Joined: Sep 16, 2006 Posts: 3369 Location: London, UK
Posted: Wed Feb 06, 2008 12:11 am Post subject:
Why would you give that information to a customer
1 - they will hold it against you
2 - they will hold it against you
3 - they will hold it against you
I dont think you did the number correctly
I did the server * etc acrocss and came up with 89.4319 %
Availability is just not raw numbers. It needs to be done in context to the SLA
The working hours for the tool / service you are using is 0800 - 1600 local business time Monday to Friday. The service is expected to be available 95 % of time or .95 of 8 hours per day for a 5 day period.
So that would mean 5 % of 480 minutes which is 24 minutes per day of potential service unavailability or 2 hours per week.
The SLA would determine whether the working hours local includes holidays etc for the local as well as global holidays if the server is not in the region where the user is
That is for the customer
For you as AM and taking your example you need to adjsut you calculation areas a bit
Start with the application supplying the service
Is it on 1 machines (Single point of failure)
or is it spread over 10 machines in a cluster. At what point is the #-
of servers being unavailable have an impact on the application and users
Is the network connections from the server / server farm a SPOF or are there redundant links from the server farm to the network so that users can access the equipment.
Look at how the network is structured - router pairs, switch pairs
So then look at the the users of the service
Can the service be available but users can not get to it ? Yes
The Web site / servers are up 100% availability but MY PC can connect because I have a bad Network card. I have an availability issue not the service
In order to have AM and to have it usefull for you and your customers, Service level management and the definition of the service is requried _________________ John Hardesty
ITSM Manager's Certificate (Red Badge)
Change Management is POWER & CONTROL. /....evil laughter
One way of looking at it may be that there is a link showing as "link (97%) "
So this is the weakest "link" in the chain provided. This may be the "minimum" availability of this "service" when taken the other %'s into consideration and assuming that this part of the chain has no failover etc. Maybe the question asked meant this instead of optimal.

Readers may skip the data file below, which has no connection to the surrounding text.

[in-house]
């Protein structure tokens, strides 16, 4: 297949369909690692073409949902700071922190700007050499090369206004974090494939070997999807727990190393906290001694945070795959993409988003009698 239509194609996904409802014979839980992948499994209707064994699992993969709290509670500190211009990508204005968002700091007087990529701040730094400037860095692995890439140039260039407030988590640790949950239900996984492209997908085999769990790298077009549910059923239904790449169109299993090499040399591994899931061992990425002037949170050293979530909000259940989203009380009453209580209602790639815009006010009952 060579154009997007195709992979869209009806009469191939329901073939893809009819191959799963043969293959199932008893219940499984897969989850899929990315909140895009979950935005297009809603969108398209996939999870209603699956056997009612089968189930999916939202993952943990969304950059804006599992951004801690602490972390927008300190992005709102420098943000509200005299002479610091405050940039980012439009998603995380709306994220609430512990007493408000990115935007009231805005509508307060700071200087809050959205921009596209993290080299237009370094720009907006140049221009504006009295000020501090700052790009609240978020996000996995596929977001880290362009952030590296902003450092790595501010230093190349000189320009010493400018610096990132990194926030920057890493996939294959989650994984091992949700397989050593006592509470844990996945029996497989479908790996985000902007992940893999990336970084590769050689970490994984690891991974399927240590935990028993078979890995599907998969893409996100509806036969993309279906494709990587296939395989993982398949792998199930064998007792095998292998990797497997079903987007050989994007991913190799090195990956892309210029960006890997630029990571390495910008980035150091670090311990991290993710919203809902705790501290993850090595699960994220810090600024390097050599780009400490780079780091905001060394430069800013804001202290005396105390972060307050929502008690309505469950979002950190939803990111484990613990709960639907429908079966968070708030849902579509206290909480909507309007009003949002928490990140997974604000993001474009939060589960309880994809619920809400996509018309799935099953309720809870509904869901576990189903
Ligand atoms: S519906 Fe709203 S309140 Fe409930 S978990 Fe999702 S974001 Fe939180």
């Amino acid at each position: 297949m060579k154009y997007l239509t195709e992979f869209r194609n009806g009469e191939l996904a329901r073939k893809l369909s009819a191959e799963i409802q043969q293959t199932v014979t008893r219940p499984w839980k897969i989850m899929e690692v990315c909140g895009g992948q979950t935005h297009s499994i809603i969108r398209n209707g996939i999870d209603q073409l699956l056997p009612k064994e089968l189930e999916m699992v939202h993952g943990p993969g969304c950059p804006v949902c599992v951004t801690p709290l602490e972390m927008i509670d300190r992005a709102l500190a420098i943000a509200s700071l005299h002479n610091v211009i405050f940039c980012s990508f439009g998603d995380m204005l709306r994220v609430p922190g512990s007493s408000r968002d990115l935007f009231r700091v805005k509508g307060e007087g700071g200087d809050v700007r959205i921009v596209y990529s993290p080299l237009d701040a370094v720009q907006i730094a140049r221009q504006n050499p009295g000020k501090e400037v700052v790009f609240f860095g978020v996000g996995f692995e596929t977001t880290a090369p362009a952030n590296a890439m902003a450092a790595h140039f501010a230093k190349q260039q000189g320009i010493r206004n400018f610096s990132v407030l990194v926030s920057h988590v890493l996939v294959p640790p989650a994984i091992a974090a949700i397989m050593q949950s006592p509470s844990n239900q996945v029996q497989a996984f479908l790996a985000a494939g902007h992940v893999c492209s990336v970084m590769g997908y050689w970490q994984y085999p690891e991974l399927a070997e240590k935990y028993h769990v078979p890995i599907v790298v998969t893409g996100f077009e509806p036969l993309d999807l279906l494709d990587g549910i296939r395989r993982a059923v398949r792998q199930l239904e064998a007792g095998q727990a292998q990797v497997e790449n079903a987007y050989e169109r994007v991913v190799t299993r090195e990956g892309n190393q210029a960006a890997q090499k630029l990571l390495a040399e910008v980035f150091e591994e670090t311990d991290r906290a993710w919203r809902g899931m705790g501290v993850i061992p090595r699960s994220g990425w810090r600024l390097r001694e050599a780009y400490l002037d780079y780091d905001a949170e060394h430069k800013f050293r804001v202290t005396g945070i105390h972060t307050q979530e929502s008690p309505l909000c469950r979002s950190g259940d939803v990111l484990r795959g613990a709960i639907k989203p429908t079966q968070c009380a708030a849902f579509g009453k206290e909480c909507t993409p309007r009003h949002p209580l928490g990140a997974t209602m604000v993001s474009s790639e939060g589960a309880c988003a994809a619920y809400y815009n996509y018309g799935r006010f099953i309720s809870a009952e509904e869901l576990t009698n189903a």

Just presenting a "possible" answer to the question. _________________ Mark O'Loughlin
ITSM / ITIL Consultant
Joined: Jun 18, 2007 Posts: 10 Location: Adelaide, South Australia
Posted: Thu Apr 15, 2010 11:13 am Post subject:
Availability of the component is the percentage of time when system is operational. Availability of a hardware/software component can be obtained by the formula given below.
If we are using equipment which has ‘Mean Time Between Failure’ (MTBF) of 81.5 years and ‘Mean Time To Recovery’ (MTTR) of 1 hour:
MTBF in hours = 81.5*365*24=713940
Availability= MTBF/(MTBF+MDT) = 713940/713941 =99.999859%
Unavailability = 0.000141%
Outage due to equipment in hours per year
Unavailability =0.01235 hours per year.
Whereas, availability of an IS service or system (a combination of hardware/software components) is the percentage of time when the service is operational. Availability of an IS service can be obtained by the formula given below:
If an IS Service has an agreed uptime of 200 hours for a 30 day period (M-F 0800-1800hrs) and was not available for 3 hours during that time the availability of that IS Service is 98.52% for that period.
200/(200 +3)=0.9852 or 98.52%
However, when an IS Service is utilised by several different business units; and each unit has an individual SLA on place with IS Operations, the following formula can provide a means of calculating the end-user availability of a specific group, region or location, where the IS Service is delivered:
(Agreed Hours* No.of Users-Sum of (incident x Duration* % of users affected))/(Agreed Hours* No.of Users)*100
If an IS Service has an agreed uptime of 200 hours for a 30 day period (M-F 0800-1800hrs) and has a user community of 1000 users in four locations (Each location has 250 users) and one location experiences a single outage of 3 hours. Therefore the end-user availability of that IS Service is 99.625% for that period.
(200 *1000-(3 x 25%) )/(200*1000)*100=99.625 or 99.635%
Availability is typically specified in nines notation. For example ‘3-nines’ availability corresponds to 99.9% availability. A ‘5-nines’ availability corresponds to 99.999% availability.
Availability will be shown in service terms, as opposed to component, system or server terms as the business does not see the component level. All they know is that the email service is unavailable for example. This change in perception of unavailability will help drive IS to be more customer focused.
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